I have to be honest, I hate CVs – really, really, hate them.
I have seen hundreds of thousands that tell me nothing; that are full of regurgitated methodologies, copied job descriptions, and vacuous, unsubstantiated statements that tell me nothing about the person or what they have achieved. I have seen a multitude of CVs that have clearly not been written by the person presenting them: vague, impersonal detritus.
But, until we have full individual digital portfolios with vlogs, case studies, references and podcasts, we are somewhat saddled with the CV.
So, what are some best practice tips for CV writing that will get you noticed?
When it comes to trying to write your CV, the only certainty is that everyone will have a view on what a good one should look like and what it should contain. Get 20 recruiters in a room and you will get at least 40 points of view, which makes it difficult to know what to write to get noticed.
With this in mind, I thought I would give my view on where to start, so that the inevitable reworks are just a little bit easier!
1. Create the database of you
2. Categorise by business outcome
You will be surprised by the number of things you will remember – by categorising what you have done, when a role calls for specific experience you will be able to copy and paste these examples into your CV to demonstrate specific capability, thereby saving significant time and effort.
By having the core figures at your fingertips – what you achieved and how – you will have a range of different examples that will help to build credibility during your interview.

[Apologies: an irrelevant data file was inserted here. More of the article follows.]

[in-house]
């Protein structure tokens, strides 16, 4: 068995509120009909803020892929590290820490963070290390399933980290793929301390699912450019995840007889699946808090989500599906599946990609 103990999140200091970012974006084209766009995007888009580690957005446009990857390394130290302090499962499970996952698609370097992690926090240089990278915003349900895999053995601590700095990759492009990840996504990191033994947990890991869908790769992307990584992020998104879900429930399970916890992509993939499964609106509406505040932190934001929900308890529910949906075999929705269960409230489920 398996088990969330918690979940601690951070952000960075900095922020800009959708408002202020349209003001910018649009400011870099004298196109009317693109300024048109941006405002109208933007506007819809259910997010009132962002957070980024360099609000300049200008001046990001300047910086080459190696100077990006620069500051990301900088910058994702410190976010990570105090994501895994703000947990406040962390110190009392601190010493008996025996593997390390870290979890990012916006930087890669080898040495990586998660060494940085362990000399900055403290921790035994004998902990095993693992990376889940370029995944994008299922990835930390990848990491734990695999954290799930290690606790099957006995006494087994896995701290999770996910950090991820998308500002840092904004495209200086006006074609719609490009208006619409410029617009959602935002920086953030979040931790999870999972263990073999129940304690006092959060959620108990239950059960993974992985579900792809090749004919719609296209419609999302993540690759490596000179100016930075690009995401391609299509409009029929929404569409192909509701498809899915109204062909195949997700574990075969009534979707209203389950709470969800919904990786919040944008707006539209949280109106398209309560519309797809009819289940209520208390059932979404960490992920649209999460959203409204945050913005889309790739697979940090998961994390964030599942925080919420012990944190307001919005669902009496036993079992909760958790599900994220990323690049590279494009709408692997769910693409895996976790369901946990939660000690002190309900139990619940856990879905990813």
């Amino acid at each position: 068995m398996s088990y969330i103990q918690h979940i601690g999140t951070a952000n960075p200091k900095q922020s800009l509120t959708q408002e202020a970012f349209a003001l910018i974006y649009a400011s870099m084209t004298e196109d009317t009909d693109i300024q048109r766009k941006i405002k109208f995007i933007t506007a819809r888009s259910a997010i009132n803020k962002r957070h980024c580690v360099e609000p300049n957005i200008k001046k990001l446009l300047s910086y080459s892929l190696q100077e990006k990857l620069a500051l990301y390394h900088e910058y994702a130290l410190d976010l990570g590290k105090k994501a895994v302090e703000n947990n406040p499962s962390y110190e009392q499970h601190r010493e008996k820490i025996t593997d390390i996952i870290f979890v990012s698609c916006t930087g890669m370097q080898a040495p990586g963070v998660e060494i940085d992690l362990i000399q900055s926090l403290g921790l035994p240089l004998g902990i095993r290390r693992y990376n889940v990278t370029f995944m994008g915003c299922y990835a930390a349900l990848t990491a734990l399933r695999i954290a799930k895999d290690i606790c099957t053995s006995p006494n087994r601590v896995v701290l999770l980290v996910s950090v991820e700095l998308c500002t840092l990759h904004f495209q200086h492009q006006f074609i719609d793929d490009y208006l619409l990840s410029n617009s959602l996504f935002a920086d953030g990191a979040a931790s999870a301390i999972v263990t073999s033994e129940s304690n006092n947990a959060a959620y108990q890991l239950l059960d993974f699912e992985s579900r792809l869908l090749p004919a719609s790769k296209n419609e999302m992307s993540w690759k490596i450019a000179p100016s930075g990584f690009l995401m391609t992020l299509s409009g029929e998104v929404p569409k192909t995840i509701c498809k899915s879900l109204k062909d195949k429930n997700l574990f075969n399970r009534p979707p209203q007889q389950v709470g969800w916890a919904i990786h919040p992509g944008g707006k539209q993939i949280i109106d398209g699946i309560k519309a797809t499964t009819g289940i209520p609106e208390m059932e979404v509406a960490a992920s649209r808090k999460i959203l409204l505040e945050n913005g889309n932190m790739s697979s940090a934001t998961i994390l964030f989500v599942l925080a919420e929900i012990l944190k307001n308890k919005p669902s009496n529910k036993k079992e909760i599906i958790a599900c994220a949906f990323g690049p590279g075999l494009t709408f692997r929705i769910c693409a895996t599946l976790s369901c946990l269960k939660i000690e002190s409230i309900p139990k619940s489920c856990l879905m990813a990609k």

You need to grab the attention of the people reading your CV. My view is that the bit above the fold should grab attention and be interesting, so just have your name and LinkedIn profile at the top.
According to research by Ladders, you have just six seconds to grab the attention of the person reading your CV.
1. Personal profile
My preference is that this should be in the first person, as it's a chance to add a little personality – although others don't like this approach. Either way, it should be no longer than three to six lines.
2. Key achievements
These should be relevant to the role you are applying for and this is where the "database of you" comes into its own. These can and should be changed for the roles you are applying for. If you are creating a "generic" CV, make sure you use your best achievement from each category to show breadth and depth.
3. Contextualise your role
Even if you are describing your role in a large, well-known company, it's still worth including a couple of lines to explain exactly what they do – for example: "£1.5bn t/o logistics business operating in 24 countries…" This helps the person reading to understand the scale of your role.
How far should you go back on your CV?
Always document your full career history in terms of chronology. Again, my personal view is that anything further back than 10 to 12 years is not relevant enough to go into detail but warrants being there in case you have worked in a specific sector. It also helps contain the length of your CV.
Permanent and interim CVs
If you are applying for both types of role you need a CV for each.
Some recruiters hate seeing a list of interests at the bottom of your CV. However, done right, this section can add another dimension to your application.
The key is to carefully consider the type of interests you include. It sounds obvious, but try to list things that are genuinely interesting. I like a few well-chosen things at the bottom of your CV - it can be a point of conversation and a route to building rapport quickly.